• Avg. Weekly Pay

    $1,150 Before Tax
  • Future Growth

    stable
  • Skill Level

    Certificate II or III
  • Employment Size

    87,100
  • Unemployment

    average
  • Male Share

    59.2%
  • Female Share

    40.8%
  • Full-Time Share

    83.7%

Find Vacancies

This is a very large occupation employing 87,100 workers. Over the past 5 years the number of jobs has grown.
Little change in the number of jobs is expected in the future. New jobs and turnover from workers leaving may create between 25,001 and 50,000 job openings over the 5 years to 2020.

  • Purchasing and Supply Logistics Clerks work in most parts of Australia.
  • They mainly work in: Retail Trade; Wholesale Trade; and Manufacturing.
  • Full-time work is very common. Full-time workers, on average, work 38.2 hours per week (compared to the all jobs average of 40 hours).
  • Average earnings for full-time workers are around $1,150 per week (similar to the all jobs average of $1,230). Earnings tend to be lower when starting out and higher as experience grows.
  • The average age is 39 years (compared to the all jobs average of 40 years).
  • Around 6 in 10 workers are male.
  • In 2016, the unemployment rate was similar to the average.

Employment Outlook

Number of Workers

Source: ABS Labour Force Survey, Department of Employment trend data to November 2015 and Department of Employment projections to 2020.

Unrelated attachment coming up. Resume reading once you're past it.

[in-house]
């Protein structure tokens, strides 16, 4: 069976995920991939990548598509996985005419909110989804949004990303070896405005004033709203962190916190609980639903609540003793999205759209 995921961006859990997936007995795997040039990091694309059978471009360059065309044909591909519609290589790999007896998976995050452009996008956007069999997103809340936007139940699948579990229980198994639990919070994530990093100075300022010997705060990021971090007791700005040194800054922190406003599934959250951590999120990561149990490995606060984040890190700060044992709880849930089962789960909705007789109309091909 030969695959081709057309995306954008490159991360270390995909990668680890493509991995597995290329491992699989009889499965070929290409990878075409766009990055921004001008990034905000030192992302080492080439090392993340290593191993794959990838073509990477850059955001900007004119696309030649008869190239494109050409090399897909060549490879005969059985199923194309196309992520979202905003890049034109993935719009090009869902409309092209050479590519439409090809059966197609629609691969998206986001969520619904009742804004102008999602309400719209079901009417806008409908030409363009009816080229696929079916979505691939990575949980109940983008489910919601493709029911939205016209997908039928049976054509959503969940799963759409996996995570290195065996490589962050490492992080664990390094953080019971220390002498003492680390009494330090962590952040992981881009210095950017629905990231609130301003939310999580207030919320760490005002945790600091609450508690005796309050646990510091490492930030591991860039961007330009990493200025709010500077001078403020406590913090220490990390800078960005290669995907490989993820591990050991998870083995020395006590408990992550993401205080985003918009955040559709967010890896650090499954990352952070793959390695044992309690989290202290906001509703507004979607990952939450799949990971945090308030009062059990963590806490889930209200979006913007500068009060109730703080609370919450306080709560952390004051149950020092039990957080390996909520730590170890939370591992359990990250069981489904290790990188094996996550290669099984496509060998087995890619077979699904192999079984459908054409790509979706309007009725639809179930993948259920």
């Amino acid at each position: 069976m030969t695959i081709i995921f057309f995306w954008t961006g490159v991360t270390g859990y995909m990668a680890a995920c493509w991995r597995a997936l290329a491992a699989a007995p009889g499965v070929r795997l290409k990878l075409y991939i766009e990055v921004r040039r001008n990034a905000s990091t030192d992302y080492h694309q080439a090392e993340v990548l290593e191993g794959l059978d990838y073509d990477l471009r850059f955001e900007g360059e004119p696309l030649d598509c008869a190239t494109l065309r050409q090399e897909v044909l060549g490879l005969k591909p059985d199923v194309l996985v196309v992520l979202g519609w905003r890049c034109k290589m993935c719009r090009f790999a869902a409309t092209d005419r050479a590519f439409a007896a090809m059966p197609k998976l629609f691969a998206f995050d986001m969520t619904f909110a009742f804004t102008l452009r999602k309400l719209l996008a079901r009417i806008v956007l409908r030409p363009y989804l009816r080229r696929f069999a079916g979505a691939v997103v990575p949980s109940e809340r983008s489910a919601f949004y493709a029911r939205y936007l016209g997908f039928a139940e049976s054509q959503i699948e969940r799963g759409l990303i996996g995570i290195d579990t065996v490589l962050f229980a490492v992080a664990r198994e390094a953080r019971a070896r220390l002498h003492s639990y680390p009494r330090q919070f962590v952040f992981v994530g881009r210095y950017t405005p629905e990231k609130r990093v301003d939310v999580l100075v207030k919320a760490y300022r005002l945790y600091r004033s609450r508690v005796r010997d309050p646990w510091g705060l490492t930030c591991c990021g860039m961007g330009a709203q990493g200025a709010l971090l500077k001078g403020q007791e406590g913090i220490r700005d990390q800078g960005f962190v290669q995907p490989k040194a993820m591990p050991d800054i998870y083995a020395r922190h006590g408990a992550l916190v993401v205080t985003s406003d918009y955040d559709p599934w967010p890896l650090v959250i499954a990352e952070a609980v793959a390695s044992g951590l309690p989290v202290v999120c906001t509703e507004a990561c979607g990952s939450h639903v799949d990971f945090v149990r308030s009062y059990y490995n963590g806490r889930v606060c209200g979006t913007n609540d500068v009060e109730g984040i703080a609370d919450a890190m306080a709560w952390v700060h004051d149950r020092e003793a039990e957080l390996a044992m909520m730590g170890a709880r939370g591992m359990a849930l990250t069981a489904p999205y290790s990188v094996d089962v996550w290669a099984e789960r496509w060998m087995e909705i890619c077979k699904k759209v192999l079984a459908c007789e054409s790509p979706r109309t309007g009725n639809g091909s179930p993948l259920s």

YearNumber of Workers
200583700
200681300
200782100
200885900
200985800
201083700
201188200
201285200
201387600
201486200
201587100
202085900

Weekly Earnings

Full-time Earnings

All Jobs Average

Weekly Earnings (before tax)

Source: Based on ABS Characteristics of Employment survey, August 2015, Cat. No. 6333.0, Customised Report. Median earnings are before tax and do not include superannuation. Earnings can vary greatly depending on the skills and experience of the worker and the demands of the role. These figures should be used as a guide only, not to determine a wage rate.
EarningsPurchasing and Supply Logistics ClerksAll Jobs Average
Full-Time Earnings11501230

Hours

Weekly Hours Worked

Source: Based on ABS Labour Force Survey, annual average 2016, Cat. No. 6291.0.55.003: Customised Report. Hours actually worked by people who usually work full-time, and share of employment by full-time and part-time status, for this job compared to the all jobs average.
CategoryPurchasing and Supply Logistics ClerksAll Jobs Average
Full-time83.768.4
Part-time16.331.6
Average Weekly Hours (full-time)38.240.0

Main Industries

Top Industries

Main Employing Industries (% share)